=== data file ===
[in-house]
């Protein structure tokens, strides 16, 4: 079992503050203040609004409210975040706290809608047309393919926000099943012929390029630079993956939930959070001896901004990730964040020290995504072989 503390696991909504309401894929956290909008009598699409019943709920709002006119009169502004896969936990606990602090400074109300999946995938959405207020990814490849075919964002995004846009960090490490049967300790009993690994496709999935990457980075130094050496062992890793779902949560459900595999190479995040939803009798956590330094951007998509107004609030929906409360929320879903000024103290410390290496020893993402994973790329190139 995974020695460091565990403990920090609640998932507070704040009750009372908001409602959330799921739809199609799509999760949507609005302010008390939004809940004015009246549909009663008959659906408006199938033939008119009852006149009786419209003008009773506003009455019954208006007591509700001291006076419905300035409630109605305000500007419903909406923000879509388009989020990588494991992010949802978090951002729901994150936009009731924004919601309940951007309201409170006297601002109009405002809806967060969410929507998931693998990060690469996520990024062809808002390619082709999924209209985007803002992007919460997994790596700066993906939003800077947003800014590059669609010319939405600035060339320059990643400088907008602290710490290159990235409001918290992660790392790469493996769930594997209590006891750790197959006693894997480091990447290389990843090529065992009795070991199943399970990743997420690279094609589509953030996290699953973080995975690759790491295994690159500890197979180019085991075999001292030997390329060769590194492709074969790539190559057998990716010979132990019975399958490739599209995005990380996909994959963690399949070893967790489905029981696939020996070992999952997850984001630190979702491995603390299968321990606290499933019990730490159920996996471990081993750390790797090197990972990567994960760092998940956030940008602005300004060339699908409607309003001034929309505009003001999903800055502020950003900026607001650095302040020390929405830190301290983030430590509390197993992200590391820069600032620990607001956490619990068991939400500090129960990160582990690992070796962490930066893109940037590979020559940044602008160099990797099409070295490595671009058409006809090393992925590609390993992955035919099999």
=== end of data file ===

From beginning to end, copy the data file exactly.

[in-house]
């Protein structure tokens, strides 16, 4: 079992503050203040609004409210975040706290809608047309393919926000099943012929390029630079993956939930959070001896901004990730964040020290995504072989 503390696991909504309401894929956290909008009598699409019943709920709002006119009169502004896969936990606990602090400074109300999946995938959405207020990814490849075919964002995004846009960090490490049967300790009993690994496709999935990457980075130094050496062992890793779902949560459900595999190479995040939803009798956590330094951007998509107004609030929906409360929320879903000024103290410390290496020893993402994973790329190139 995974020695460091565990403990920090609640998932507070704040009750009372908001409602959330799921739809199609799509999760949507609005302010008390939004809940004015009246549909009663008959659906408006199938033939008119009852006149009786419209003008009773506003009455019954208006007591509700001291006076419905300035409630109605305000500007419903909406923000879509388009989020990588494991992010949802978090951002729901994150936009009731924004919601309940951007309201409170006297601002109009405002809806967060969410929507998931693998990060690469996520990024062809808002390619082709999924209209985007803002992007919460997994790596700066993906939003800077947003800014590059669609010319939405600035060339320059990643400088907008602290710490290159990235409001918290992660790392790469493996769930594997209590006891750790197959006693894997480091990447290389990843090529065992009795070991199943399970990743997420690279094609589509953030996290699953973080995975690759790491295994690159500890197979180019085991075999001292030997390329060769590194492709074969790539190559057998990716010979132990019975399958490739599209995005990380996909994959963690399949070893967790489905029981696939020996070992999952997850984001630190979702491995603390299968321990606290499933019990730490159920996996471990081993750390790797090197990972990567994960760092998940956030940008602005300004060339699908409607309003001034929309505009003001999903800055502020950003900026607001650095302040020390929405830190301290983030430590509390197993992200590391820069600032620990607001956490619990068991939400500090129960990160582990690992070796962490930066893109940037590979020559940044602008160099990797099409070295490595671009058409006809090393992925590609390993992955035919099999």